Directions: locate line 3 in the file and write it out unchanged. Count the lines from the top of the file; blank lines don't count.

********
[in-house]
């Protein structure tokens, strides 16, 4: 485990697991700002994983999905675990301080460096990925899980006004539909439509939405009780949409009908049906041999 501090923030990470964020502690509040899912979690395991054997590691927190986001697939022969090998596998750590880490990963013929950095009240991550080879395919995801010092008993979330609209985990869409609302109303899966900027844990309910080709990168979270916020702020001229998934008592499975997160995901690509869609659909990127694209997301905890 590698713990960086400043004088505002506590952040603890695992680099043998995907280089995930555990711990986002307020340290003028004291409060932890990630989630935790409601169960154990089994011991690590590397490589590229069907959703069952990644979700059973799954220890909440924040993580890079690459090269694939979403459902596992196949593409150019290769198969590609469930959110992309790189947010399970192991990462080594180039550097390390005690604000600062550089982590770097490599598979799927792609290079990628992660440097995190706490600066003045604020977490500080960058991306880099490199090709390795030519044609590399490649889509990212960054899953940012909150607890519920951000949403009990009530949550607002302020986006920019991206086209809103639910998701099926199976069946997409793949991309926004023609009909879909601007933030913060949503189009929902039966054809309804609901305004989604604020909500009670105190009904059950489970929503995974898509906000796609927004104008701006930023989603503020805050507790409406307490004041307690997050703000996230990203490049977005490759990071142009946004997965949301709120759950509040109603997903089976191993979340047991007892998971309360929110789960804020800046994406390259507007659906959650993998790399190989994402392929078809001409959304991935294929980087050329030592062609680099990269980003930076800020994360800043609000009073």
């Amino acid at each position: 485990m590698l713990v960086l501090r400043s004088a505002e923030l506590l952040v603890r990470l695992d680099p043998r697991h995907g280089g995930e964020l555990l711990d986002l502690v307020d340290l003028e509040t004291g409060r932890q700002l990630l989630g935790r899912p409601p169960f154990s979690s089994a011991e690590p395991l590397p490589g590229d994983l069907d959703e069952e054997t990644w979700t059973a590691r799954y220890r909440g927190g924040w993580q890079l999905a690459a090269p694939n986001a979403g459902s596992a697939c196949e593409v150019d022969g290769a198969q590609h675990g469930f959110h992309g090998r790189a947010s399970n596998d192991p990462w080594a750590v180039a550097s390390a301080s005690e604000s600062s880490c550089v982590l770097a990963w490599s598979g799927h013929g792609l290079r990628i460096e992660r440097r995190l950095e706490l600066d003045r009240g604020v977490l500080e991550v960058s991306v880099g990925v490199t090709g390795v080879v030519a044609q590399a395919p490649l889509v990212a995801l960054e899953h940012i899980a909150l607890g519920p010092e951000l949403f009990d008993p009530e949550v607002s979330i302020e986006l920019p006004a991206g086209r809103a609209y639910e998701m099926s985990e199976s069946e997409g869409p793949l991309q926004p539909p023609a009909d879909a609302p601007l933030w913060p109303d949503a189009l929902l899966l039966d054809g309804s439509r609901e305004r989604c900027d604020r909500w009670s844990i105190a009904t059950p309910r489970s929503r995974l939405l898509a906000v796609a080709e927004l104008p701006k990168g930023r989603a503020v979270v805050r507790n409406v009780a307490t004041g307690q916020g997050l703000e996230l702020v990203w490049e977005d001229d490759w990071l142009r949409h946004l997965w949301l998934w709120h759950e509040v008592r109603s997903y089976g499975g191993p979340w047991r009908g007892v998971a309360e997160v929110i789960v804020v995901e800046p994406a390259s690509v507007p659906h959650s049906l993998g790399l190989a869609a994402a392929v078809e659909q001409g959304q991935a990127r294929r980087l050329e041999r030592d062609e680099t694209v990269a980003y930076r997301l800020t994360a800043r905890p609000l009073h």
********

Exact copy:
């Amino acid at each position: 485990m590698l713990v960086l501090r400043s004088a505002e923030l506590l952040v603890r990470l695992d680099p043998r697991h995907g280089g995930e964020l555990l711990d986002l502690v307020d340290l003028e509040t004291g409060r932890q700002l990630l989630g935790r899912p409601p169960f154990s979690s089994a011991e690590p395991l590397p490589g590229d994983l069907d959703e069952e054997t990644w979700t059973a590691r799954y220890r909440g927190g924040w993580q890079l999905a690459a090269p694939n986001a979403g459902s596992a697939c196949e593409v150019d022969g290769a198969q590609h675990g469930f959110h992309g090998r790189a947010s399970n596998d192991p990462w080594a750590v180039a550097s390390a301080s005690e604000s600062s880490c550089v982590l770097a990963w490599s598979g799927h013929g792609l290079r990628i460096e992660r440097r995190l950095e706490l600066d003045r009240g604020v977490l500080e991550v960058s991306v880099g990925v490199t090709g390795v080879v030519a044609q590399a395919p490649l889509v990212a995801l960054e899953h940012i899980a909150l607890g519920p010092e951000l949403f009990d008993p009530e949550v607002s979330i302020e986006l920019p006004a991206g086209r809103a609209y639910e998701m099926s985990e199976s069946e997409g869409p793949l991309q926004p539909p023609a009909d879909a609302p601007l933030w913060p109303d949503a189009l929902l899966l039966d054809g309804s439509r609901e305004r989604c900027d604020r909500w009670s844990i105190a009904t059950p309910r489970s929503r995974l939405l898509a906000v796609a080709e927004l104008p701006k990168g930023r989603a503020v979270v805050r507790n409406v009780a307490t004041g307690q916020g997050l703000e996230l702020v990203w490049e977005d001229d490759w990071l142009r949409h946004l997965w949301l998934w709120h759950e509040v008592r109603s997903y089976g499975g191993p979340w047991r009908g007892v998971a309360e997160v929110i789960v804020v995901e800046p994406a390259s690509v507007p659906h959650s049906l993998g790399l190989a869609a994402a392929v078809e659909q001409g959304q991935a990127r294929r980087l050329e041999r030592d062609e680099t694209v990269a980003y930076r997301l800020t994360a800043r905890p609000l009073h």